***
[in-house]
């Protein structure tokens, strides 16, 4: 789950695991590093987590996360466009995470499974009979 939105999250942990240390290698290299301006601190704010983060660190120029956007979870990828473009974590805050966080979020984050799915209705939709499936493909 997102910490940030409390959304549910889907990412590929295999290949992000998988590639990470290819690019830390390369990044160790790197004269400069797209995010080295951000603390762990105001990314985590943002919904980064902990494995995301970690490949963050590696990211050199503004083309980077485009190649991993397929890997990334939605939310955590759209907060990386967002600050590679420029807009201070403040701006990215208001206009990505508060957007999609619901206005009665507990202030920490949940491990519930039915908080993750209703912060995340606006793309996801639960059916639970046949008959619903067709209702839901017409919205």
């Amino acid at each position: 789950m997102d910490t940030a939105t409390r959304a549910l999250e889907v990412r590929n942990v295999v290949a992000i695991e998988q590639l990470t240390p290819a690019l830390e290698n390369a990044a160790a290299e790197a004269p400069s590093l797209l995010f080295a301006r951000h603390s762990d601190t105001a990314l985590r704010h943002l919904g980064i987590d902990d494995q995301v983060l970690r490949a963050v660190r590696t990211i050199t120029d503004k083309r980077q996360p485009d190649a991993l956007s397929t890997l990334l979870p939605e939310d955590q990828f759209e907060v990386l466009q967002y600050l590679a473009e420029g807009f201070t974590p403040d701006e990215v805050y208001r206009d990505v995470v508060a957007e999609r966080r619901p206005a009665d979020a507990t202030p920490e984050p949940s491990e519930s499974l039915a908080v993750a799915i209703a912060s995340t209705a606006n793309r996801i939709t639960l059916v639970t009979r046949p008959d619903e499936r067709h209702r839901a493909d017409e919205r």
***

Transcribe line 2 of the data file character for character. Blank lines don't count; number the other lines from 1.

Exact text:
């Protein structure tokens, strides 16, 4: 789950695991590093987590996360466009995470499974009979 939105999250942990240390290698290299301006601190704010983060660190120029956007979870990828473009974590805050966080979020984050799915209705939709499936493909 997102910490940030409390959304549910889907990412590929295999290949992000998988590639990470290819690019830390390369990044160790790197004269400069797209995010080295951000603390762990105001990314985590943002919904980064902990494995995301970690490949963050590696990211050199503004083309980077485009190649991993397929890997990334939605939310955590759209907060990386967002600050590679420029807009201070403040701006990215208001206009990505508060957007999609619901206005009665507990202030920490949940491990519930039915908080993750209703912060995340606006793309996801639960059916639970046949008959619903067709209702839901017409919205």